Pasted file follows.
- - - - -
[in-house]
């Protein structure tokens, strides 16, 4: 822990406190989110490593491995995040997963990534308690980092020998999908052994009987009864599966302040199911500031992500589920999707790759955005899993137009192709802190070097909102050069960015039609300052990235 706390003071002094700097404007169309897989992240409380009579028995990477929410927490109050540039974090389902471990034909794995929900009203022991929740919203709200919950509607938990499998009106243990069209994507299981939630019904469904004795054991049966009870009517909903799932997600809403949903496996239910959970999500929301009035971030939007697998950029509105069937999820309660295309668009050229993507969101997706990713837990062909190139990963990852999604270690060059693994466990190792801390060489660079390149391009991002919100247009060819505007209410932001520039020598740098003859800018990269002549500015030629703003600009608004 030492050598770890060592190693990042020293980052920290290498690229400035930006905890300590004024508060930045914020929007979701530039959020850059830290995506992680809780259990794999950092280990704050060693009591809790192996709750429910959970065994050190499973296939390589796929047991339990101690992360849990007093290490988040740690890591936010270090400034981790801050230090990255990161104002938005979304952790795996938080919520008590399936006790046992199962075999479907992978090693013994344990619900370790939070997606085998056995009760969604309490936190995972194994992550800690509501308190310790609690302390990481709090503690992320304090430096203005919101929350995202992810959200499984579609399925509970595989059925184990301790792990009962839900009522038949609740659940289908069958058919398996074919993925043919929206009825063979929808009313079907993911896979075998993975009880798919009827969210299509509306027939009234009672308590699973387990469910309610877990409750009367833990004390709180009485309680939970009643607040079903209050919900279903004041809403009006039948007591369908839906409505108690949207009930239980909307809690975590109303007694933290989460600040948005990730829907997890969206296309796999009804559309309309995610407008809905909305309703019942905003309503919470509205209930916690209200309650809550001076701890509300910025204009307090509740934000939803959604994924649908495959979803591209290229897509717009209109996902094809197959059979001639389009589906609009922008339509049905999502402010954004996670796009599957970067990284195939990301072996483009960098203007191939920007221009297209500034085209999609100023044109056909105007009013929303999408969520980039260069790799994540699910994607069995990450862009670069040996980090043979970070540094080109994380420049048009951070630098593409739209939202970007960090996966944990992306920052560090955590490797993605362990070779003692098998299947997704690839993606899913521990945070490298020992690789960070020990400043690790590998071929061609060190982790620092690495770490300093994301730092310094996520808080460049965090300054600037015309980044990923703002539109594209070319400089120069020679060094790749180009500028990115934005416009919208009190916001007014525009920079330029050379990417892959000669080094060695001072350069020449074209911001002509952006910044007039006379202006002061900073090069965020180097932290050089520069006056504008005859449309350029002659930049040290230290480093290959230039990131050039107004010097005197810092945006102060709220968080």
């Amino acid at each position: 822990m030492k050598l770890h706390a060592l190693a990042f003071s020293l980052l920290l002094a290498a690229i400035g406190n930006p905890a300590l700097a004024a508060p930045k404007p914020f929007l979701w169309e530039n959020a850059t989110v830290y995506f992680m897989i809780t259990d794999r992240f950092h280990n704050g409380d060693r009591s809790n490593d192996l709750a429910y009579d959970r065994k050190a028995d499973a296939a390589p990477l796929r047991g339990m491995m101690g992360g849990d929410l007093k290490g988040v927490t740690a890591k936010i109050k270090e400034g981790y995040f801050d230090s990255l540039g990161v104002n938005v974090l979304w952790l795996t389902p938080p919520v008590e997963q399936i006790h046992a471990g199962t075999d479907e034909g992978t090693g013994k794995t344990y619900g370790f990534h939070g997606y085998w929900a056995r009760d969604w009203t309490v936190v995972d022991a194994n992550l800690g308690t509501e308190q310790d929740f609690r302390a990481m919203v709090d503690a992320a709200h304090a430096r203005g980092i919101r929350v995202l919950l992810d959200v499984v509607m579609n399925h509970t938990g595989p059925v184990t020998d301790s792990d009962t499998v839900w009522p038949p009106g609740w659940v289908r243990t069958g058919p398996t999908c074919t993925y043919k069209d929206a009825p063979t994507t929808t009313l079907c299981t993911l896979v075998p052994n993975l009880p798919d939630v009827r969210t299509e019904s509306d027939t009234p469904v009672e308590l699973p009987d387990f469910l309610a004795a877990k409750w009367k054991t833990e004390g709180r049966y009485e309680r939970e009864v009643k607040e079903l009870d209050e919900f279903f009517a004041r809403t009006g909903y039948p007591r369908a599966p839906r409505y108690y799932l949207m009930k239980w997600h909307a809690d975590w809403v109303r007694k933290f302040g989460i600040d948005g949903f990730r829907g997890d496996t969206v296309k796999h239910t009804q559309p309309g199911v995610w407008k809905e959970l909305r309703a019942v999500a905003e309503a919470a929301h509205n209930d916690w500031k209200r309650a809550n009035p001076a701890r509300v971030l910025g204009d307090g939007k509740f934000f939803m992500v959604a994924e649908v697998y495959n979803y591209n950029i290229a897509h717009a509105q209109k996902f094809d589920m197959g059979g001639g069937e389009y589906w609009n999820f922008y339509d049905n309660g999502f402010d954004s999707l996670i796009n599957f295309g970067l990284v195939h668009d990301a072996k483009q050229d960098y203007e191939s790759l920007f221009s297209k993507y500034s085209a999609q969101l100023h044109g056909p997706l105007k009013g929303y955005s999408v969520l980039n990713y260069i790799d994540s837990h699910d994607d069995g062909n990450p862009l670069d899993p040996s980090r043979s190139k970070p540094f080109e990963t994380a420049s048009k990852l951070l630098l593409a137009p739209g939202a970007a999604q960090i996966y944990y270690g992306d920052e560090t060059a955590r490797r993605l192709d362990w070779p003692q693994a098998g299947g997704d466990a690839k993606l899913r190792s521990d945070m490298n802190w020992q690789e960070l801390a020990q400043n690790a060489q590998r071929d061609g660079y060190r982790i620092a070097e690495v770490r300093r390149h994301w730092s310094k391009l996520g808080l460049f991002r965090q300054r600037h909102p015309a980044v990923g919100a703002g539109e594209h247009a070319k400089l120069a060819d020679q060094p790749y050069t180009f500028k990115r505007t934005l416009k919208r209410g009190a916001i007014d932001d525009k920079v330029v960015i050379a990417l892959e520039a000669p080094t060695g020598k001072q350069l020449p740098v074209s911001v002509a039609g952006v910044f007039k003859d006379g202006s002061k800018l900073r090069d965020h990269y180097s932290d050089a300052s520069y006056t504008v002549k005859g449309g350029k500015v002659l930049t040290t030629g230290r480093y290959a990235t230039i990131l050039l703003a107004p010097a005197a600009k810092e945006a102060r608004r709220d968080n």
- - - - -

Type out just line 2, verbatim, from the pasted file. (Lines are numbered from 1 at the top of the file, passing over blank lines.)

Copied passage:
């Protein structure tokens, strides 16, 4: 822990406190989110490593491995995040997963990534308690980092020998999908052994009987009864599966302040199911500031992500589920999707790759955005899993137009192709802190070097909102050069960015039609300052990235 706390003071002094700097404007169309897989992240409380009579028995990477929410927490109050540039974090389902471990034909794995929900009203022991929740919203709200919950509607938990499998009106243990069209994507299981939630019904469904004795054991049966009870009517909903799932997600809403949903496996239910959970999500929301009035971030939007697998950029509105069937999820309660295309668009050229993507969101997706990713837990062909190139990963990852999604270690060059693994466990190792801390060489660079390149391009991002919100247009060819505007209410932001520039020598740098003859800018990269002549500015030629703003600009608004 030492050598770890060592190693990042020293980052920290290498690229400035930006905890300590004024508060930045914020929007979701530039959020850059830290995506992680809780259990794999950092280990704050060693009591809790192996709750429910959970065994050190499973296939390589796929047991339990101690992360849990007093290490988040740690890591936010270090400034981790801050230090990255990161104002938005979304952790795996938080919520008590399936006790046992199962075999479907992978090693013994344990619900370790939070997606085998056995009760969604309490936190995972194994992550800690509501308190310790609690302390990481709090503690992320304090430096203005919101929350995202992810959200499984579609399925509970595989059925184990301790792990009962839900009522038949609740659940289908069958058919398996074919993925043919929206009825063979929808009313079907993911896979075998993975009880798919009827969210299509509306027939009234009672308590699973387990469910309610877990409750009367833990004390709180009485309680939970009643607040079903209050919900279903004041809403009006039948007591369908839906409505108690949207009930239980909307809690975590109303007694933290989460600040948005990730829907997890969206296309796999009804559309309309995610407008809905909305309703019942905003309503919470509205209930916690209200309650809550001076701890509300910025204009307090509740934000939803959604994924649908495959979803591209290229897509717009209109996902094809197959059979001639389009589906609009922008339509049905999502402010954004996670796009599957970067990284195939990301072996483009960098203007191939920007221009297209500034085209999609100023044109056909105007009013929303999408969520980039260069790799994540699910994607069995990450862009670069040996980090043979970070540094080109994380420049048009951070630098593409739209939202970007960090996966944990992306920052560090955590490797993605362990070779003692098998299947997704690839993606899913521990945070490298020992690789960070020990400043690790590998071929061609060190982790620092690495770490300093994301730092310094996520808080460049965090300054600037015309980044990923703002539109594209070319400089120069020679060094790749180009500028990115934005416009919208009190916001007014525009920079330029050379990417892959000669080094060695001072350069020449074209911001002509952006910044007039006379202006002061900073090069965020180097932290050089520069006056504008005859449309350029002659930049040290230290480093290959230039990131050039107004010097005197810092945006102060709220968080």